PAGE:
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Gates: Saudi Arabia won't grow unless women given more of a role

Gates: Saudi Arabia won't grow unless women given more of a role

Billionaire philanthropist Bill Gates cited Saudi Arabia as an example Saturday of why he believes countries that hope to grow economically would be wise to empower women.
Gates told an audience at a breakfast meeting on the sidelines of the World Economic Forum that he was giving a speech at a business seminar recently in Saudi Arabia when he realized the audience was divided.
On one side of an auditorium sat men. On the other, separated by a large partition, was a "sea of black," Gates said _ women in the full-length abayas covering their faces required in Saudi Arabia.
Each side had to use separate microphones to ask questions, he said _ standard practice during any kind of business, medical or academic conference in the country.
A questioner asked him if he thought Saudi Arabia could meet its ambitious goal of becoming one of the world's most competitive economies by 2010, Gates said.
"I said, 'Well, if you're not fully utilizing half the talent in the country, you're not going to get too close to the top,'" Gates said.
A Davos moderator then asked Gates how the Saudi audience had reacted.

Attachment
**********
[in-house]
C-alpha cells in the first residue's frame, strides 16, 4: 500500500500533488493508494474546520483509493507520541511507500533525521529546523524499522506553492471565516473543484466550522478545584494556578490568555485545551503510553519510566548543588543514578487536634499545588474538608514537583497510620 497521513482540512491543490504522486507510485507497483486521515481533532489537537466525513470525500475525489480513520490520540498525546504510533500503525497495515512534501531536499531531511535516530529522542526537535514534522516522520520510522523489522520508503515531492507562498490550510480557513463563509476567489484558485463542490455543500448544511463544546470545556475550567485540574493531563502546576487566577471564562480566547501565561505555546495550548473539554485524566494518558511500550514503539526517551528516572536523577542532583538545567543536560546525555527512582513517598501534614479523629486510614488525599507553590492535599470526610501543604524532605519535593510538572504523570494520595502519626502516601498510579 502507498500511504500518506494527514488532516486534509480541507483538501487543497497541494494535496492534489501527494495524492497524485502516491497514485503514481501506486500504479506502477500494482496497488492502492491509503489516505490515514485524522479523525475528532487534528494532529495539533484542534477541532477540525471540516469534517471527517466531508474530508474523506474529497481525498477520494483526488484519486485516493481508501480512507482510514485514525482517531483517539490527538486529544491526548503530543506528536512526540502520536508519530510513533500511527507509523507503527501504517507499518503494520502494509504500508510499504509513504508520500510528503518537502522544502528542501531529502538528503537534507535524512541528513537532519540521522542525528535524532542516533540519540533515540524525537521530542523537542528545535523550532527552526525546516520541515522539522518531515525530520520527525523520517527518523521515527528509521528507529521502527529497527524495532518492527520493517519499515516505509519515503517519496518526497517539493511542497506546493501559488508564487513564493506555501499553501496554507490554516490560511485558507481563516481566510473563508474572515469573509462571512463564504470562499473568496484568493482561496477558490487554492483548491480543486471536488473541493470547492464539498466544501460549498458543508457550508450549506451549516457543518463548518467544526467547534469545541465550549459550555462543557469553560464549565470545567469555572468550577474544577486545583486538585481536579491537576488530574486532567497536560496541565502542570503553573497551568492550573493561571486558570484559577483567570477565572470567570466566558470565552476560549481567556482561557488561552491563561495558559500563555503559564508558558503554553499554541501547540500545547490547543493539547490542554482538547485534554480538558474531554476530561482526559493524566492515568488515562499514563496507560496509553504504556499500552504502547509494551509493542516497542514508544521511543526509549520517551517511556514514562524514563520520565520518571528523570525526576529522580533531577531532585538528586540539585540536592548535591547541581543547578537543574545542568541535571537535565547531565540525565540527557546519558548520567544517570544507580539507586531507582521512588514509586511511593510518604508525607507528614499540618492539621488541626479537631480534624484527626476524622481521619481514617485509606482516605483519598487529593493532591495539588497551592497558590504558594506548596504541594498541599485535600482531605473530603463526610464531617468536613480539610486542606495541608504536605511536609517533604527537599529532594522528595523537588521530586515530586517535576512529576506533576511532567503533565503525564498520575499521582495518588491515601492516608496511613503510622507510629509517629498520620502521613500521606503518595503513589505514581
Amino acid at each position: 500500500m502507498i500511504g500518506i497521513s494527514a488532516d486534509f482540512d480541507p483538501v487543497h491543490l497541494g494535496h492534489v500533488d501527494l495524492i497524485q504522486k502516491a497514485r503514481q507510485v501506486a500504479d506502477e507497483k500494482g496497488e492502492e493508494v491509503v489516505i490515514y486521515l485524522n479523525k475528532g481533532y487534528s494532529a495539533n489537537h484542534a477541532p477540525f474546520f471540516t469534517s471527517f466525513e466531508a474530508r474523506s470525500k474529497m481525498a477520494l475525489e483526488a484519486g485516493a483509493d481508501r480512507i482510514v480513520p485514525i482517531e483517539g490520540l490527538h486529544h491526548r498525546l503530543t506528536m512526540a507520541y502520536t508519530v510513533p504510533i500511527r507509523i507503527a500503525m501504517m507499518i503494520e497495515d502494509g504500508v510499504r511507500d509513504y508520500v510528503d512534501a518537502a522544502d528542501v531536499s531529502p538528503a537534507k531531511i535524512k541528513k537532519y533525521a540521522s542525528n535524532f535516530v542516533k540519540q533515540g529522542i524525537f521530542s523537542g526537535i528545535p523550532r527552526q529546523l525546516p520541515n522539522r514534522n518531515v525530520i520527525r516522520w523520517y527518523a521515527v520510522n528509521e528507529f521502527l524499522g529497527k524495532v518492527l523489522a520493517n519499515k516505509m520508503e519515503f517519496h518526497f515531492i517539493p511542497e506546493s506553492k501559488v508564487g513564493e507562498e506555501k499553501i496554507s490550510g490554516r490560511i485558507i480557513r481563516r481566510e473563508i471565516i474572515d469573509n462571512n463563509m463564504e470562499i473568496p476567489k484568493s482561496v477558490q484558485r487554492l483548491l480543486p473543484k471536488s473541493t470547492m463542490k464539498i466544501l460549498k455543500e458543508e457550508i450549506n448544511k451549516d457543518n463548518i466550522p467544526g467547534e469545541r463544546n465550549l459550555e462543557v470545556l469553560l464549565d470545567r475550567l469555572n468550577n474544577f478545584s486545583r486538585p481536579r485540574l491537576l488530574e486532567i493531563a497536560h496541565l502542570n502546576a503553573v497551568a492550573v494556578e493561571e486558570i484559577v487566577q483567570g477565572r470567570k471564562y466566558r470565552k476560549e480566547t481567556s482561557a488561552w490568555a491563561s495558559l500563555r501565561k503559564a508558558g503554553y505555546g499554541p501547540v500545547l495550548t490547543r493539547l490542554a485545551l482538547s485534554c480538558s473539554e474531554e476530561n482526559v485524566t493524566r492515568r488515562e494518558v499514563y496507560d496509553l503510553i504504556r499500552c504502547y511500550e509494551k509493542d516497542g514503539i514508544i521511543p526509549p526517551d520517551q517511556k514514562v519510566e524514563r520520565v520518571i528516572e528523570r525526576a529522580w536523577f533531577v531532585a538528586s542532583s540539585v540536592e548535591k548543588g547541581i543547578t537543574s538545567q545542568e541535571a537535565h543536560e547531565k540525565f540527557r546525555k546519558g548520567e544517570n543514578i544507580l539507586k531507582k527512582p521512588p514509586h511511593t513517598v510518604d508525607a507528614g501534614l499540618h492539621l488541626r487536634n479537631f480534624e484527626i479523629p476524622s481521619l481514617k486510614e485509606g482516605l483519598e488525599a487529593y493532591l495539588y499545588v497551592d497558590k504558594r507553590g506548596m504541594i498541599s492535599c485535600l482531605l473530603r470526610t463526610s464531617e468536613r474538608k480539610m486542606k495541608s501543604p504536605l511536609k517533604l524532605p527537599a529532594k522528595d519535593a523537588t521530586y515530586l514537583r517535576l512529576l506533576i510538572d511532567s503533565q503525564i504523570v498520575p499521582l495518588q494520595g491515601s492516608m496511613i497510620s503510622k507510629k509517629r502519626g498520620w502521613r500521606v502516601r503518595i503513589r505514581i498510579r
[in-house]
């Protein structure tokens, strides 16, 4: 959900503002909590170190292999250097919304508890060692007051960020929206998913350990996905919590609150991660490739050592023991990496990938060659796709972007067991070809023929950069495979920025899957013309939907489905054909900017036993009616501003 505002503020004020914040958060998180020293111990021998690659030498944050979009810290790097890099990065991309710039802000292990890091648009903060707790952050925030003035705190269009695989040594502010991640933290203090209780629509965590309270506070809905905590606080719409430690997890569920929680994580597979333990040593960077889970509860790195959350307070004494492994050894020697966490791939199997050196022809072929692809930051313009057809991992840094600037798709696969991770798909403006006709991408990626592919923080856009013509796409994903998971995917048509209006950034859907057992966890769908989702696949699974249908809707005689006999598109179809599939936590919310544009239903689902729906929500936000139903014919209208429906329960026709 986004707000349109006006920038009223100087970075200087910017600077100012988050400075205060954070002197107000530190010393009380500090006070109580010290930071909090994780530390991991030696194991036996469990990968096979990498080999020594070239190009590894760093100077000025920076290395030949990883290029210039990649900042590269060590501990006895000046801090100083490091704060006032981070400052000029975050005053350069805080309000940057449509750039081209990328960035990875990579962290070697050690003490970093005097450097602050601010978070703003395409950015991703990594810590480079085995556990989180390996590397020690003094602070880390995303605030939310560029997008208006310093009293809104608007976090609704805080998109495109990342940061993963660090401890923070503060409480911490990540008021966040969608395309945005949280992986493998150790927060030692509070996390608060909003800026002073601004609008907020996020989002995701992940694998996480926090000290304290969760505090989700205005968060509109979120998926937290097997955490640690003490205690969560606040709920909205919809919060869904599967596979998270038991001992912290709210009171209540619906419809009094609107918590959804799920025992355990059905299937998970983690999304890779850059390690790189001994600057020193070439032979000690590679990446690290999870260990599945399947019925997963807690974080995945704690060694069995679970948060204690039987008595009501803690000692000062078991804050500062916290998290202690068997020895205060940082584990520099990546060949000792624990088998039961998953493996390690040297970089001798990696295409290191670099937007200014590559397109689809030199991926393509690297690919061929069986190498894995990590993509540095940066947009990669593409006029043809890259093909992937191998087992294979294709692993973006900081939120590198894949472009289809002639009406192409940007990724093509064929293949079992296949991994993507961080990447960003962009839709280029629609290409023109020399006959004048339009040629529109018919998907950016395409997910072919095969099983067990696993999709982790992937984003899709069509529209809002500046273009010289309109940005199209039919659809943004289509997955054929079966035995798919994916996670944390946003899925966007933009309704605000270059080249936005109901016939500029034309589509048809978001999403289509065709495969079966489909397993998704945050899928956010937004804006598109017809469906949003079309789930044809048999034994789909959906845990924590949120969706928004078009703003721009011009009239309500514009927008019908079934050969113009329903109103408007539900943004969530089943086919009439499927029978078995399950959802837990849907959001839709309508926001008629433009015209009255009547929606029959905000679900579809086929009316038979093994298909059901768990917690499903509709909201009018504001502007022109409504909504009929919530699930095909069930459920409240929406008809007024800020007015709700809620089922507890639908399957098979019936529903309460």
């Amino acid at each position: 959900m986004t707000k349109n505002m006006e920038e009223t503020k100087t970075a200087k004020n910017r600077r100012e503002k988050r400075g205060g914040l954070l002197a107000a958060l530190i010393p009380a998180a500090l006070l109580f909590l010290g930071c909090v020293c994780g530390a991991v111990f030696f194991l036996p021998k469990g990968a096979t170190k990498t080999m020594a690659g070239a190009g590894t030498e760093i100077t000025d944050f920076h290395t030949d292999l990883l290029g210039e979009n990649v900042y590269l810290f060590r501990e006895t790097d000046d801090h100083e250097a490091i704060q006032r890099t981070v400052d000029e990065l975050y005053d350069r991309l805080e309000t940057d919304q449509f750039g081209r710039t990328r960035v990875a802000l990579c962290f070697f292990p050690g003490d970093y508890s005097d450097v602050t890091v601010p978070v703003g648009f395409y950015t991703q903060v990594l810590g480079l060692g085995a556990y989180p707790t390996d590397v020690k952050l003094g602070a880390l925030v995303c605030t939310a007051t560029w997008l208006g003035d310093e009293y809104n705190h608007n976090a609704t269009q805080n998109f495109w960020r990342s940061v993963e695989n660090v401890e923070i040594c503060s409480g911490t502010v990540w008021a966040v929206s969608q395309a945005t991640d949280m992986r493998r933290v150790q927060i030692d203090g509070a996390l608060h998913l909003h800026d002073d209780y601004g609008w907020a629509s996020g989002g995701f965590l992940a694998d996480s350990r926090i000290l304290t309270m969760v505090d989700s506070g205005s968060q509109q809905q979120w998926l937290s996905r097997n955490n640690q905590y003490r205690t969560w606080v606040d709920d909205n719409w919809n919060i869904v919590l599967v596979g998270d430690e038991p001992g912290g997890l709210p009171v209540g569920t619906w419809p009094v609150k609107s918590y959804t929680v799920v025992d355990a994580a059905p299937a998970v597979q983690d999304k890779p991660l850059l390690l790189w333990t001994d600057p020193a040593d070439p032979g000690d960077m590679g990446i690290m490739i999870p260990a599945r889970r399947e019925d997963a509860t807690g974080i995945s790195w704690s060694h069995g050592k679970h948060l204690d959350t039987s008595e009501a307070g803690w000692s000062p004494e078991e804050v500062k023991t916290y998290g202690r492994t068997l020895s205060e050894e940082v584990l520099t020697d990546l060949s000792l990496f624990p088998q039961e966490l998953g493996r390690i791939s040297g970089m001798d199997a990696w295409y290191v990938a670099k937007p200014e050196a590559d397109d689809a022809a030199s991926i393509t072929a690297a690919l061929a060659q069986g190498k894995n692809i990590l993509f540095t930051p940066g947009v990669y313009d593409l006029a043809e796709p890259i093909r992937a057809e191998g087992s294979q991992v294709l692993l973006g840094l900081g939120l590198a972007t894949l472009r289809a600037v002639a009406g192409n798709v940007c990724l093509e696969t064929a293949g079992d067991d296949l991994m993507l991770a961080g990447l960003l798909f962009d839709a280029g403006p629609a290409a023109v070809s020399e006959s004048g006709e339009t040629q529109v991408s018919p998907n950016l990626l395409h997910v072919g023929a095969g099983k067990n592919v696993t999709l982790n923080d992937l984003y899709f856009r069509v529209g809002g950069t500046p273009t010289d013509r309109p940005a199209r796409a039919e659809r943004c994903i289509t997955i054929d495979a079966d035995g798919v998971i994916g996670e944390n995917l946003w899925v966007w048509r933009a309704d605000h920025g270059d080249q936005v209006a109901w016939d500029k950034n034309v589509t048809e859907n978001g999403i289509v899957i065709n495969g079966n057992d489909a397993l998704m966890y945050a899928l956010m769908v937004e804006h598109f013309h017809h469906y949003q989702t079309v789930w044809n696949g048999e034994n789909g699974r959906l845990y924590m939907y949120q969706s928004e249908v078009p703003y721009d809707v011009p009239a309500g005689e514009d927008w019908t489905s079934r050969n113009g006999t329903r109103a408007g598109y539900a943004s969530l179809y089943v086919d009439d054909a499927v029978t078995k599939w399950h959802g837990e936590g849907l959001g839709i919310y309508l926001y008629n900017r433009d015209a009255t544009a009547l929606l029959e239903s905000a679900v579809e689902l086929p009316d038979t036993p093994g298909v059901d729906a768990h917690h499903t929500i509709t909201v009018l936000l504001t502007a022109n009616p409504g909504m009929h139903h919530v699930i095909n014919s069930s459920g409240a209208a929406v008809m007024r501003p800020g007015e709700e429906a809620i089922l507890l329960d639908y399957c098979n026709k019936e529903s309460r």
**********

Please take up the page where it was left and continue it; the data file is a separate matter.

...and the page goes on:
"One side loved it," Gates quipped.
Gates, the co-founder and chairman of Microsoft Corp., is the world's richest man. He and his wife also endowed and run the Bill & Melinda Gates Foundation, which focuses on eradicating disease and poverty in Africa but also works on education issues and empowering women.
Gates spoke two days after a prominent Saudi princess said at a public Davos session that if she could change one thing about her country, she would allow women to drive. Many critics say that although jobs are open to women in Saudi Arabia, women from poorer families often cannot work or get to school because their families can't afford drivers.
Saudi Arabia's conservative, Islamic government, controlled by the royal family but heavily influenced by Sunni clerics, says restrictions on driving and the mixing of the sexes are needed to guard women's morality.
Davos attracts large numbers of business and government leaders from the Gulf and the Arab world each year, although few from Saudi Arabia are in attendance this year.


Updated : 2021-05-18 20:27 GMT+08:00